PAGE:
In America this group is now by far the most important one commercially, though prunes were not introduced into this country until comparatively recent years. The early lists of plums do not include any of the prunes and even as late as 1806 McMahon only mentions in the thirty varieties given by him but one, " the Prune Plum." William Prince in 1828 speaks only of the “monstrous prune,” but in such a way as to lead one to believe that neither it, nor any other prune, was then cultivated in America. In 1831 William Robert Prince in his Pomological Manual describes from this group only the German Prune and the " Agen Date," or Agen. Indeed, it was not until the beginning of the prune industry in California, about 1870, that the varieties of this group began to be at all popular though an attempt was made by the United States Patent Office to start the prune industry on the Atlantic seaboard by the distribution of cions of two prunes in 1854.

The growth of the prune industry on the Pacific Coast is one of the most remarkable industrial phenomena of American agriculture. About 1856, Louis Pellier, a sailor, brought to San Jose, California, cions of the Agen from Agen, France. Some time afterward a larger plum, the Pond, was also imported from France, supposedly from Agen, and to distinguish the two, the first was called Petite Prune, by which name it is now very commonly known in the far west. The first cured prunes from this region were exhibited at the California State Fair in 1863; commercial orchards began to be planted about 1870, and the first shipments of cured prunes were probably made in 1875.3 In 1880 the output per annum was about 200,000 pounds; in 1900 the yearly capacity was estimated to be about 130,000,000 pounds, valued by the producers at $450,000.

The typical varieties of this group are the Italian, German, Agen, Tragedy, Tennant, Sugar, Giant, Pacific and the Ungarish.

The distinguishing characters of the group are to be found in the fruit, which is usually large, oval, with one side straighter than the other, usually much compressed with a shallow suture, blue or purple, with a heavy bloom, flesh greenish-yellow or golden, firm, quality good, stone free. The trees are various but are usually large, upright and spreading with elliptical leaves having much pubescence on the under surface.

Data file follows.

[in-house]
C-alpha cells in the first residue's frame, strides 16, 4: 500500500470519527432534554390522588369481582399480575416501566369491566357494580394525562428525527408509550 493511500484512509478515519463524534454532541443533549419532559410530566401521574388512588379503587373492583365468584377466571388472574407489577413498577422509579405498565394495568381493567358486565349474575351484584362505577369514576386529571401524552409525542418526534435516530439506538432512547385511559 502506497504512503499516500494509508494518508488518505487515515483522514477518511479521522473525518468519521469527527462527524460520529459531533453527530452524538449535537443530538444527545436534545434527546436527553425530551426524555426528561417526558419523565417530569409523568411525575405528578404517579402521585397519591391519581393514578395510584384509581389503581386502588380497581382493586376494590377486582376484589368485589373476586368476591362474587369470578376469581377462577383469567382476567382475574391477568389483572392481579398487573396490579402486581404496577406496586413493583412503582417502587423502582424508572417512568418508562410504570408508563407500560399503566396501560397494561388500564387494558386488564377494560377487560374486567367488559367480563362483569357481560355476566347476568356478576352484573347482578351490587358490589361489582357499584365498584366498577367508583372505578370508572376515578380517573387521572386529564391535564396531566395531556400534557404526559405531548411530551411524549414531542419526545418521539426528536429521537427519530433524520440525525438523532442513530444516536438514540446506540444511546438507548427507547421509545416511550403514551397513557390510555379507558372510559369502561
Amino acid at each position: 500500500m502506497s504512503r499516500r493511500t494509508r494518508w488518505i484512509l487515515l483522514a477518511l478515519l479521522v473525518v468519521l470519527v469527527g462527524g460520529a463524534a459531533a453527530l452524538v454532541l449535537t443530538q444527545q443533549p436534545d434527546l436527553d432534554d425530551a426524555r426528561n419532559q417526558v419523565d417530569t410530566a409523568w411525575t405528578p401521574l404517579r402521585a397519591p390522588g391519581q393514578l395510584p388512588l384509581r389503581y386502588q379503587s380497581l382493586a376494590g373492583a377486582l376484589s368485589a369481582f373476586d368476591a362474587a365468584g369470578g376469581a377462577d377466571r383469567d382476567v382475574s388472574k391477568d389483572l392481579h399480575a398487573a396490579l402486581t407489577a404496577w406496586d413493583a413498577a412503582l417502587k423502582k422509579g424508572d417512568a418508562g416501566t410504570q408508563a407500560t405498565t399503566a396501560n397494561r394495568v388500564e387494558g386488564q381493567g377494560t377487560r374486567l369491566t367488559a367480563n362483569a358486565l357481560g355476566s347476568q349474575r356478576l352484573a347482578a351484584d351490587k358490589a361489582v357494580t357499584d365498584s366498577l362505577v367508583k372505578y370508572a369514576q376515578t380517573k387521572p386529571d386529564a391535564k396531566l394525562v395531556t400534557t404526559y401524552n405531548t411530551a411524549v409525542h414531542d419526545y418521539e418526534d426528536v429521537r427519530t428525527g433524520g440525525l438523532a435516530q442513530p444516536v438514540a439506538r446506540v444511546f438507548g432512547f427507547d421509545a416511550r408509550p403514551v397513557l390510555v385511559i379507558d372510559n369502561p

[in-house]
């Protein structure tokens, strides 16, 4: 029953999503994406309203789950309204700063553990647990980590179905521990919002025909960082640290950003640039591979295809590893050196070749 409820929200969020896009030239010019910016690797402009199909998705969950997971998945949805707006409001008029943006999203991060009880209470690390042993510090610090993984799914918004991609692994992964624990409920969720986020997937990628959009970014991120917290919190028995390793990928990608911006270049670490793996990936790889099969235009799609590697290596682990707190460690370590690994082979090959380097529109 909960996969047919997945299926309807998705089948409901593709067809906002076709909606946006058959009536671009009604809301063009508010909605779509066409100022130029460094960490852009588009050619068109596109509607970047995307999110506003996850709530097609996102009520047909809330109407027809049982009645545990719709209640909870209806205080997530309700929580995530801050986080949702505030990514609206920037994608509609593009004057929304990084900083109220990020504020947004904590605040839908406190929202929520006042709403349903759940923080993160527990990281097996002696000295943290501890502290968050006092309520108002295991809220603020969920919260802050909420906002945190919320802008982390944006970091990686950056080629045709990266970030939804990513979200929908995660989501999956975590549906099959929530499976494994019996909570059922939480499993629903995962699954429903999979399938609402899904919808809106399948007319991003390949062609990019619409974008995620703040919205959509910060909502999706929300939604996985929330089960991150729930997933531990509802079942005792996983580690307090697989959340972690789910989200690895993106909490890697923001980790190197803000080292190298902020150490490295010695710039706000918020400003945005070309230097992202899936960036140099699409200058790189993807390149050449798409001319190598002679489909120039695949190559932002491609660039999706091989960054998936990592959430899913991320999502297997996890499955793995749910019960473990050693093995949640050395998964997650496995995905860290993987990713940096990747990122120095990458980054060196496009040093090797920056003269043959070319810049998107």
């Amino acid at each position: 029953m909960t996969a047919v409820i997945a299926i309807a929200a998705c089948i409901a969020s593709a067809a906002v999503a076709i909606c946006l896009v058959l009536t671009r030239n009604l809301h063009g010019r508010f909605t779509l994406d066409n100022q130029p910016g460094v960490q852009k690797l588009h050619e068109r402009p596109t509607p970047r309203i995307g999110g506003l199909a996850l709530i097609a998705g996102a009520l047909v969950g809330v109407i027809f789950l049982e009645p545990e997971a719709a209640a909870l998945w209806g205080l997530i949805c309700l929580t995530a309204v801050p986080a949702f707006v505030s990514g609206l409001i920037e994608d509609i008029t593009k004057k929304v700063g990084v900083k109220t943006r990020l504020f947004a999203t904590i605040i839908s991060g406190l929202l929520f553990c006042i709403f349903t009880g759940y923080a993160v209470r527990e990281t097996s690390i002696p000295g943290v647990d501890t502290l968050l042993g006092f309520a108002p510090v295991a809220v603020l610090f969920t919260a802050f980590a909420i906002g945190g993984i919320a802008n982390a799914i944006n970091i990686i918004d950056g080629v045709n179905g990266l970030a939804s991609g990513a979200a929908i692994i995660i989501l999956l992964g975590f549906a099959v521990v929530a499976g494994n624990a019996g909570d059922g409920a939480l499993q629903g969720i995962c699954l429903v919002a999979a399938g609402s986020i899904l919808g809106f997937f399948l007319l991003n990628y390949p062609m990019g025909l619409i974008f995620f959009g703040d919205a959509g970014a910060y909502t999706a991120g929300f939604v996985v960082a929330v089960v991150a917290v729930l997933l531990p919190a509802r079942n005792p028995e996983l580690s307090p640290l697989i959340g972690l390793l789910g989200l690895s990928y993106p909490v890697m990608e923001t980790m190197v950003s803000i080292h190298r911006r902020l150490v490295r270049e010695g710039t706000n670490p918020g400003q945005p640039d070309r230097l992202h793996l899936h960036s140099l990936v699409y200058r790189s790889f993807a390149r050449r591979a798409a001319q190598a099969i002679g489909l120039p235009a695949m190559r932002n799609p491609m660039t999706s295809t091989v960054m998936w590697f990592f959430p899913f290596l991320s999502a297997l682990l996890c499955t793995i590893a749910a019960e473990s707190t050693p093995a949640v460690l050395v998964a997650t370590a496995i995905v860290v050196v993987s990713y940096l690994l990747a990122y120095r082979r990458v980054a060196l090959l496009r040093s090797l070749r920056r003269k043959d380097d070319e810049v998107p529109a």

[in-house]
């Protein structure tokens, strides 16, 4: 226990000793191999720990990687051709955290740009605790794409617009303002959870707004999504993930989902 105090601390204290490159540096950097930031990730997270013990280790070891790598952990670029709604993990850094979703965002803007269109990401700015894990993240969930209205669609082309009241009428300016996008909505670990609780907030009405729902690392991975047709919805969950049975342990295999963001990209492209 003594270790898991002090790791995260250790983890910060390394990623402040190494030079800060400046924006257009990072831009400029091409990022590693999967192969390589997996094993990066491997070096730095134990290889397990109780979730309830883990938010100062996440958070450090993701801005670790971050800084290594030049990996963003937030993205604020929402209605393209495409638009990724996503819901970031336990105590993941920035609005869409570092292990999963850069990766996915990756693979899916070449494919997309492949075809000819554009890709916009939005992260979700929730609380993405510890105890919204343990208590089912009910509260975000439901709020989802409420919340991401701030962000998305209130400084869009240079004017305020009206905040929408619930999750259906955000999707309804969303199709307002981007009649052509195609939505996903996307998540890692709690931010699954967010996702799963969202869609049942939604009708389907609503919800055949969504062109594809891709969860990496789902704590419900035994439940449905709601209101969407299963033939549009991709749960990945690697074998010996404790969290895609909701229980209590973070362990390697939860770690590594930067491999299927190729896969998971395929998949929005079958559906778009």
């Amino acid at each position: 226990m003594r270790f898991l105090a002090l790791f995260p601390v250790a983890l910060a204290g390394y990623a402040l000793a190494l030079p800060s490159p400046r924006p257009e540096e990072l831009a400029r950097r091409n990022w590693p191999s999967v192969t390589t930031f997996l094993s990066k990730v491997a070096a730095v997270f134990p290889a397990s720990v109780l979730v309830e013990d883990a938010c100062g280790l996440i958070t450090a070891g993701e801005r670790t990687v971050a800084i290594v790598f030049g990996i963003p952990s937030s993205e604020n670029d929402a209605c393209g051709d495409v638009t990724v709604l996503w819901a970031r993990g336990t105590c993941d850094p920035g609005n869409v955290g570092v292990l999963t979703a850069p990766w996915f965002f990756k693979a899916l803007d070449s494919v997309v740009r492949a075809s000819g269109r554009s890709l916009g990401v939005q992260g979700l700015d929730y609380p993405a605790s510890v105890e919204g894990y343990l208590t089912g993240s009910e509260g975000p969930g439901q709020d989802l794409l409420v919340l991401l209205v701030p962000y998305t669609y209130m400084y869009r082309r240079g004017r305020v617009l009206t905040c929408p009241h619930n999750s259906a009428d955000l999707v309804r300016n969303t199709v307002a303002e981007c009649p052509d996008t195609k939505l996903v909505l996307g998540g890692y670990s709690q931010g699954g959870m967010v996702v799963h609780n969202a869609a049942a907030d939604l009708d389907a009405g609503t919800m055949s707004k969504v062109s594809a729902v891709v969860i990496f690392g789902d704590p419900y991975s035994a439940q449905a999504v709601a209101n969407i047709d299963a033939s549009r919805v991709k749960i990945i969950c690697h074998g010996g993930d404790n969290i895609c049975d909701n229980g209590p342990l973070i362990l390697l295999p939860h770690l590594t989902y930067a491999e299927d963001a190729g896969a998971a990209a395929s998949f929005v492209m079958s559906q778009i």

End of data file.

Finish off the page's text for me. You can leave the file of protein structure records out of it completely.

##The Perdrigon Plums.

The Perdrigons constitute an old but comparatively unimportant group of plums. The name comes from an old time geographical division of Italy. The Perdrigon plums, especially the varieties having this name, have been grown extensively for two centuries about Brignoles, France, where they are cured and sold as Brignoles prunes. Since they are much grown in what was formerly the province of Touraine, France, they are sometimes called Touraine plums. The early pomological writers, as the Princes, Kenrick, Coxe, and even Downing, described White, Red, Violet, Early and Norman Perdrigon plums, but these are not now listed in either the pomologies or the nurserymen’s catalogs of this country though the group is represented by Goliath, Late Orleans and Royal Tours. These plums might almost be included with the Imperatrice group, differing only in the smaller and rounder fruits.

##The Yellow Egg Plums.

There are but few varieties belonging to this group, but these are very distinct, and include some of the largest and handsomest plums. The origin of varieties of this group can be traced back over three centuries and it is somewhat remarkable that the size and beauty of the Yellow Egg Plums have not tempted growers during this time to produce a greater number of similar varieties. Rea, in 1676, described the Yellow Egg under “Magnum Bonum or the Dutch Plum” as “a very great oval-formed yellowish plum, and, according to the name, is good as well as great.” The Imperial, which afterward became the Red Magnum Bonum, is mentioned by Parkinson in 1629 as " Large, long, reddish, waterish and late." Earlier names in France, how early cannot be said, were Prune d’Oeuf, yellow, white, red and violet, or the Mogul with these several colors, and the Imperiale with the three or four colors. Later the name d’Aubert was applied to the Yellow Egg. Though this fruit was first known in England as the Imperiall, and later as the Magnum Bonum, it has been grown for at least two centuries in that country as the Yellow Egg, and under this name came to America in the latter part of the Eighteenth Century. Koch 5 places these plums in the Date-plum family. The varieties of this group now grown and more or less well-known are Yellow Egg, Red Magnum Bonum, Golden Drop and Monroe.

The characters which readily distinguish the Yellow Egg group are, the large size of the fruit, possibly surpassing all other plums in size, the long-oval shape, more or less necked, yellow or purple color and the yellow flesh. The plums are produced on tall, upright-spreading trees.

##The Imperatrice Plums.

This is a poorly defined assemblage of varieties, of which dark blue color, heavy bloom, medium size and oval shape are the chief characters. It is impossible to trace the origin of the group or to refer varieties to it with accuracy. The Imperatrice, of which Ick-worth is an offspring, seems to have been one of the first of the blue plums to receive general recognition, and can as well as any other variety give name to the type. This group contains by far the greatest number of varieties of any of the divisions as here outlined, chiefly because the color, the size, and the shape are all popular with growers and consumers. This has not always been the case, for in the old pomologies, blue plums are comparatively few in number, Parkinson, for instance, giving in his list of sixty in 1629 not more than a half-dozen Domesticas that are blue.

Among the varieties that fall into this group are: Ickworth, Diamond, Arch Duke, Monarch, Englebert, Shipper, Arctic, Smith, Orleans and Quackenboss.